I reminded him that he had just left five juvenile members of my family without a father; I told him that if he had told me what he had done, I would have told him to expect my ingratitude up front. He informed me that Porridge Man should have paid Fraser his dues like everyone else. I also learnt that it was two Tiger Bay New Market Street ganja sellers who earlier that week had been arrested who had complained about being shaken down and why Porridge was paying nothing. Fraser took Porridge Man’s gold band to an Alexander Village goldsmith. I approached him and he told me to get off his premises. I was sent to Police Complaints to speak to Retired Judge Fung-a-Fat. I took my cousin. I also went to the Office of the President where I was given the runaround by a particular official until a female employee pointed me to an office of President Desmond Hoyte across the road. There I presented a document to a secretary and was invited in for a discussion. I was told that my cousin was the only legitimate witness and I should follow the procedure of the Police Complaints Authority and I would receive legal closure to this matter.
The then Crime Chief Mr Chester conducted the investigation, visiting Rasville, etc. I was reliably told that he had recommended that Fraser’s approach to policing bordered on the criminal.
It was during this part of the process that I met Freddy, whom I knew well, and told him about the incident. He made some political suggestions; I can remember telling him let’s see what happens with what I was doing then. However, to my memory I did not mention my conversation with President Hoyte. But I was eager to try Freddy’s suggestions if the system failed. During this time I would get a regular ‘protection pass’ of my residence by the QRG and get some unfriendly faces, so when Freddy came to my home and was asked by my wife “if he wanted to get me killed” she already knew of our conversation and had her fears because I was doing this on my own at that time. The case was never made because my cousin left the country illegally and was later legalized in another country and has never returned.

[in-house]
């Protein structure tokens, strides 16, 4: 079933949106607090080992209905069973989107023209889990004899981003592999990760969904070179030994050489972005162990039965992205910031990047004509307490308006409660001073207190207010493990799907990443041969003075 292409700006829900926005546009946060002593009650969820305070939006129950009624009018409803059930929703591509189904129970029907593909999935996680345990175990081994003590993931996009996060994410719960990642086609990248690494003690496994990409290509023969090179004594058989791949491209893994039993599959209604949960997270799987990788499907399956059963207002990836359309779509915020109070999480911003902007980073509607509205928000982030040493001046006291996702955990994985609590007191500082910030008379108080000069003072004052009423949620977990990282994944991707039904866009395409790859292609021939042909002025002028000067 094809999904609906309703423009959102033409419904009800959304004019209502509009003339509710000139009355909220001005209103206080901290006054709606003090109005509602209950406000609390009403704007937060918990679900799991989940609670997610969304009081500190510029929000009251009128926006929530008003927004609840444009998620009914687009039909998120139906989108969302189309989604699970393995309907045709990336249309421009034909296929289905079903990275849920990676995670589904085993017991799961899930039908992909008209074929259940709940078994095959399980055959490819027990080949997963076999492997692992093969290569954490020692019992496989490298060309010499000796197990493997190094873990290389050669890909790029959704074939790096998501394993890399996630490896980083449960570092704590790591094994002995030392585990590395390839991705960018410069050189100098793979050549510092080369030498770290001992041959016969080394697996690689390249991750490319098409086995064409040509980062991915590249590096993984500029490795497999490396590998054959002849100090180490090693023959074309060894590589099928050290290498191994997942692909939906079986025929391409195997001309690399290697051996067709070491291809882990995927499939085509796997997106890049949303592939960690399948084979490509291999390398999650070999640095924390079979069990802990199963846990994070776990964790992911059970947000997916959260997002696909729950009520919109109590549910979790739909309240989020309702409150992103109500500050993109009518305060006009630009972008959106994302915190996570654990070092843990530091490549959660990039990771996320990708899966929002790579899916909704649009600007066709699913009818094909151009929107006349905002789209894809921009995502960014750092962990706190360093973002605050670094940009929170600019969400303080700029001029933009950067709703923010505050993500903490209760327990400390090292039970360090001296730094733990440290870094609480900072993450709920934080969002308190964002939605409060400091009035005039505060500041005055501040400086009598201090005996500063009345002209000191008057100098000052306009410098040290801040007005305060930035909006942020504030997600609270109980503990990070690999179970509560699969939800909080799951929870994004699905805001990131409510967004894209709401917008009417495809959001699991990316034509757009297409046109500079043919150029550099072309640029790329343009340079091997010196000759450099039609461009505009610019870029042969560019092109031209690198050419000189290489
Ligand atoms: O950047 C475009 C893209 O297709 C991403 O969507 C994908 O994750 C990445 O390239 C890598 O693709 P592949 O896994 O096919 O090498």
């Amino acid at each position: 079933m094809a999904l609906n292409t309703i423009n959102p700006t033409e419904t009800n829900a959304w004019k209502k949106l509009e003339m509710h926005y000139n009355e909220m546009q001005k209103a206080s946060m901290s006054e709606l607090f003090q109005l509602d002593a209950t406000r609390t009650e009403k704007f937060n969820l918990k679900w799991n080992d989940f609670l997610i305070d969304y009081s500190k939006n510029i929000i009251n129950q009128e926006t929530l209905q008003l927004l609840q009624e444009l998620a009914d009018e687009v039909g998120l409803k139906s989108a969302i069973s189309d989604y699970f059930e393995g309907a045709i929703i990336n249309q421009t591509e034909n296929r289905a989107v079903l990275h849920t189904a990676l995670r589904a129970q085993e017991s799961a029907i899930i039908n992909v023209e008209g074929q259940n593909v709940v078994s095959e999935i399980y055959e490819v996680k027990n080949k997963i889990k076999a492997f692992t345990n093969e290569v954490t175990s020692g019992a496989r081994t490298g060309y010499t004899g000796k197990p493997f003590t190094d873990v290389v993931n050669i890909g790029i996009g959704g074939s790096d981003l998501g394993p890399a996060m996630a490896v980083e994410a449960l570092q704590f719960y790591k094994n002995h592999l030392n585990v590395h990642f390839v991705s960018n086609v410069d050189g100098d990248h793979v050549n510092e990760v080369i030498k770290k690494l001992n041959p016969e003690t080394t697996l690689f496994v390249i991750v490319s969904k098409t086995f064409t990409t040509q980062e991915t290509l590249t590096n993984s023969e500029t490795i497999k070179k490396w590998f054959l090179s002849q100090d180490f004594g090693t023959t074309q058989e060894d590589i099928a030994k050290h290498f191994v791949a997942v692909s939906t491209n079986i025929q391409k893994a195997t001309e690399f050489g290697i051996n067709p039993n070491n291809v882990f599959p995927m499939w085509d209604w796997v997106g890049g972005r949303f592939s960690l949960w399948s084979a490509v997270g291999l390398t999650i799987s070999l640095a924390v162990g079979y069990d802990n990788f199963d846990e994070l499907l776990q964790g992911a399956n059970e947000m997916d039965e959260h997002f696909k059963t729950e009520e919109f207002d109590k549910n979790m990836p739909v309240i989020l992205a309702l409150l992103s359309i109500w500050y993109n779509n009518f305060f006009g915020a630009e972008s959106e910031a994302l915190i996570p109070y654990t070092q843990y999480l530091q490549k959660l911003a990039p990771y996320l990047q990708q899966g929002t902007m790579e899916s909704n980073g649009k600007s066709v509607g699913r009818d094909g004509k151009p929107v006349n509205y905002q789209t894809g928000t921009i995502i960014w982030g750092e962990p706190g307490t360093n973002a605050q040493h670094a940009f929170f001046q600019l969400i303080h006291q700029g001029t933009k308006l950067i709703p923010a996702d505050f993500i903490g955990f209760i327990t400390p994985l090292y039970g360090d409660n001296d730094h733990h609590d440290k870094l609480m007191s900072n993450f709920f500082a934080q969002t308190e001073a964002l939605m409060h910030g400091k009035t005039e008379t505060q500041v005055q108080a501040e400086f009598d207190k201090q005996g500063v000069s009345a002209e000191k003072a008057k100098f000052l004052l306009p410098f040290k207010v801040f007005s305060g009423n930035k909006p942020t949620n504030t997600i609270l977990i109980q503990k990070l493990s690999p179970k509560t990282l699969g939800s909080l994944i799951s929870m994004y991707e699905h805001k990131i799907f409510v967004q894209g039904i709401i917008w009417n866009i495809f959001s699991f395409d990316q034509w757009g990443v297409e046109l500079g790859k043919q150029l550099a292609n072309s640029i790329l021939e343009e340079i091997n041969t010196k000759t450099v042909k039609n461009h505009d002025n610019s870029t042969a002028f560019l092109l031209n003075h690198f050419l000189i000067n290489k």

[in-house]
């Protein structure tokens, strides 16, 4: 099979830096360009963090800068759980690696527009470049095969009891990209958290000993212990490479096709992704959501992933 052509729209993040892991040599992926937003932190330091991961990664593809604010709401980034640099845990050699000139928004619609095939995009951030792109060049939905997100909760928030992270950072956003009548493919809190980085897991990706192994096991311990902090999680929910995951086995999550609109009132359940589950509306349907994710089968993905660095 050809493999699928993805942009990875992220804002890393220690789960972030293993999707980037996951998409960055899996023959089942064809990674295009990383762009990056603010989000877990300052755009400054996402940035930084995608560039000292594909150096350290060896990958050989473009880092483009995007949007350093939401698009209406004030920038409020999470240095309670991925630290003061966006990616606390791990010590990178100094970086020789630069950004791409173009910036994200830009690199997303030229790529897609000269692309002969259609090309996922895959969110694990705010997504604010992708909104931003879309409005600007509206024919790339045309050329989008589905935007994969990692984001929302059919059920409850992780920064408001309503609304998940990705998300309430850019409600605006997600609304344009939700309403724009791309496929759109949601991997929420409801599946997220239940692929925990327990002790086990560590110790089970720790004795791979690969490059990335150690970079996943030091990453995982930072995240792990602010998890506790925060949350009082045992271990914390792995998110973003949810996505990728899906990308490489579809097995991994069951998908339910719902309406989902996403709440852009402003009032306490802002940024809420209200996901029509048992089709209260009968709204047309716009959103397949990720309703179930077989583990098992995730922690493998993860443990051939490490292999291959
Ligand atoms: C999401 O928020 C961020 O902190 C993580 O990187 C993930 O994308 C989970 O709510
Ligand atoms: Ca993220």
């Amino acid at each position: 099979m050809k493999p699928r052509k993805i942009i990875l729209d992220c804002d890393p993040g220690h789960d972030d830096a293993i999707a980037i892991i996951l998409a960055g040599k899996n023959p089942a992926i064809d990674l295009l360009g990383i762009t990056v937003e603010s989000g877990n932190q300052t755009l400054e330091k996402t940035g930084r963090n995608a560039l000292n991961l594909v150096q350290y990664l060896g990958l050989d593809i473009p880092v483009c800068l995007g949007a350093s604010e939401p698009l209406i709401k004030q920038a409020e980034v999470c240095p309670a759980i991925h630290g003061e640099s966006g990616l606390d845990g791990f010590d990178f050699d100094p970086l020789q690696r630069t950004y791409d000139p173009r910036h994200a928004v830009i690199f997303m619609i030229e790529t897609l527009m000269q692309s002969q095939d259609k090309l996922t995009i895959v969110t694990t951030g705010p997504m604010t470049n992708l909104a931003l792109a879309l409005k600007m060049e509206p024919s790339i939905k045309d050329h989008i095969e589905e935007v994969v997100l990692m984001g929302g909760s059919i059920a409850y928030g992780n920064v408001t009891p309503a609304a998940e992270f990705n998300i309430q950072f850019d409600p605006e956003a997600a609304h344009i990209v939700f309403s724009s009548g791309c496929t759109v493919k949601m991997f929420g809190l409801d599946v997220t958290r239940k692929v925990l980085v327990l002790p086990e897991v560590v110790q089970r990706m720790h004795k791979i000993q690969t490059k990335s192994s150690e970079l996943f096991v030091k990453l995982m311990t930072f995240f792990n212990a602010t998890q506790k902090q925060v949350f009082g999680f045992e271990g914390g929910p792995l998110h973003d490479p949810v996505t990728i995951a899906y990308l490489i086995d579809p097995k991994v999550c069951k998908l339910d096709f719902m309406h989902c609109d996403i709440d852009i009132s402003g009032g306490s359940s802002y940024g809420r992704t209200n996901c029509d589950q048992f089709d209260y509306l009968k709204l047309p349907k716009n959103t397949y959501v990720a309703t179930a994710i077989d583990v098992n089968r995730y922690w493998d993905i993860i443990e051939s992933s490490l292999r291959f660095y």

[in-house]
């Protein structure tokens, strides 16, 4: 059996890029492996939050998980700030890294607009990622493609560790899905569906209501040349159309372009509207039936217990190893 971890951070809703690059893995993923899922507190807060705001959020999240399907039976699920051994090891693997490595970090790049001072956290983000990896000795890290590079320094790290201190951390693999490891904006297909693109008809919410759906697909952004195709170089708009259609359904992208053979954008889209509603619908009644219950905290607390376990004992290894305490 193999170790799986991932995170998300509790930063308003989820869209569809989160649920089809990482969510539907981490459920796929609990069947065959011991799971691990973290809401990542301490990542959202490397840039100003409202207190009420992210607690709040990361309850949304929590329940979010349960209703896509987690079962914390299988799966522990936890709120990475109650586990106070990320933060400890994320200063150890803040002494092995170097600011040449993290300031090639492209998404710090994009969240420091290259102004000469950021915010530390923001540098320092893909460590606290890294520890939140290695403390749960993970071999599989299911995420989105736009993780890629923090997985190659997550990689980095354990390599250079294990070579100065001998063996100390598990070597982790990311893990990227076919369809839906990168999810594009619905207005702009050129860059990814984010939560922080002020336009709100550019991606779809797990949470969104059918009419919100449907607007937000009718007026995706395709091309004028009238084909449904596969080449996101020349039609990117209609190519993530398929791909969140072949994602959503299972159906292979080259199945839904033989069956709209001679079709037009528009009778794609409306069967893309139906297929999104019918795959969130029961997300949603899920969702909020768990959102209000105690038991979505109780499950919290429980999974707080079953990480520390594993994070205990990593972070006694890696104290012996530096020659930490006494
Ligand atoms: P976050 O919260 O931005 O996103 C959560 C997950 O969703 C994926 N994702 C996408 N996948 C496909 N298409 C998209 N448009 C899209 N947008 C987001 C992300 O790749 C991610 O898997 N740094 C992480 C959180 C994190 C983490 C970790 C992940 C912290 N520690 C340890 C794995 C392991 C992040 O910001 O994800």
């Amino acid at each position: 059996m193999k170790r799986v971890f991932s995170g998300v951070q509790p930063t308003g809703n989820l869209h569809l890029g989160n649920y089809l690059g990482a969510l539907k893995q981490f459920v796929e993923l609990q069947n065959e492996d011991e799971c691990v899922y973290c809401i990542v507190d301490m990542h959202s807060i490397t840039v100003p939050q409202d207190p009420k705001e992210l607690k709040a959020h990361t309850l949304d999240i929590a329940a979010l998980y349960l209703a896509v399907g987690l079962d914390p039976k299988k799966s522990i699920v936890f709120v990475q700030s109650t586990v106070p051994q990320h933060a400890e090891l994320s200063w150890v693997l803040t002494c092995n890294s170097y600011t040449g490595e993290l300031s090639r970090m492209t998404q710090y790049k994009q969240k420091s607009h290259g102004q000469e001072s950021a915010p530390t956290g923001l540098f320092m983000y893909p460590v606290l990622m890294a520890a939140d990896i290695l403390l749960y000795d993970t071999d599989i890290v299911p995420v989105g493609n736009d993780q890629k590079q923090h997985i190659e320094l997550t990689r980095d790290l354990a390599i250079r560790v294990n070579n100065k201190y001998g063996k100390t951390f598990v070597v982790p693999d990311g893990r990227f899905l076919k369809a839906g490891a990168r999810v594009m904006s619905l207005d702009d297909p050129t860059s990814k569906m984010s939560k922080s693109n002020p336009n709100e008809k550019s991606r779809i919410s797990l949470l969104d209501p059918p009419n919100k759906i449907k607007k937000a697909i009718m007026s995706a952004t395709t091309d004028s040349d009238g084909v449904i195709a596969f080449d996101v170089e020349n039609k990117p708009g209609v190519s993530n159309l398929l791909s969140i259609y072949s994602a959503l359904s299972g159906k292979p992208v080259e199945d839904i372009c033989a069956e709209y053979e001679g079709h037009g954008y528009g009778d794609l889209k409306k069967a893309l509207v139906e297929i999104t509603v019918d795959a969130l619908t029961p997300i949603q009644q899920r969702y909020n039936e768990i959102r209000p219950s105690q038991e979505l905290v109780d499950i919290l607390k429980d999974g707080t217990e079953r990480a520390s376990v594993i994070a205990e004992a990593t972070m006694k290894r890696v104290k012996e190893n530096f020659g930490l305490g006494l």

The difference with the system then to what came later under the PPP was that then within a year of the incident all the guilty ‘Four’ were out of the GPF along with others. The PPP never responded to public outcry, in fact they recruited the misfits and rewarded them. That is why today, in 2009, I stand disgusted to see Steve Merai promoted. Fraser was brought back by the current administration. Given the murder of Shaka Blair and others, the Quick Reaction Group and the politicized Target Special Squad were ugly aberrations, creatures unleashed by the lazy authorities.
The current methods of imported ‘Belfast’ type torture are also shortcuts to substitute the use of the intellect, and coupled with questionable dishonest procedures for instituting charges and remanding citizens, and with the Lindo Creek killings in mind, public confidence in the justice administered under this political authority has been erased.
My friend Freddy can also recall that I predicted some days after the 1992 elections, that the PPP would ruin Guyana, contrary to his then beliefs. I provided the social, anthropological and political-philosophical reasons why they would bring Guyana to the deplorable state it is in today.
I must credit Freddy through our discussions back then, of being one of the persons who motivated me to give serious attention to researching local politics, a side interest I have never regretted.
Through a friend back then who repaired my bicycle in Alexander Street, I was urged to meet Leon Fraser. He showed me a memo with names on it, a few of which were underlined with red ink; those, he indicated, were to die. He told me about a case where they brought in two suspects and a former senior officer asked them why he had brought them in since he was told, “They are disposable.” They took them on the seawalls further up towards the jetty and executed them. I asked him why he did it; he never replied. This is only the tip of the iceberg from what I learnt later about the disturbed personalities and troubled backgrounds of some members of those police groups. I can only summarize it by saying that the system had captured troubled unbalanced personalities and created soulless mass murderers out of them.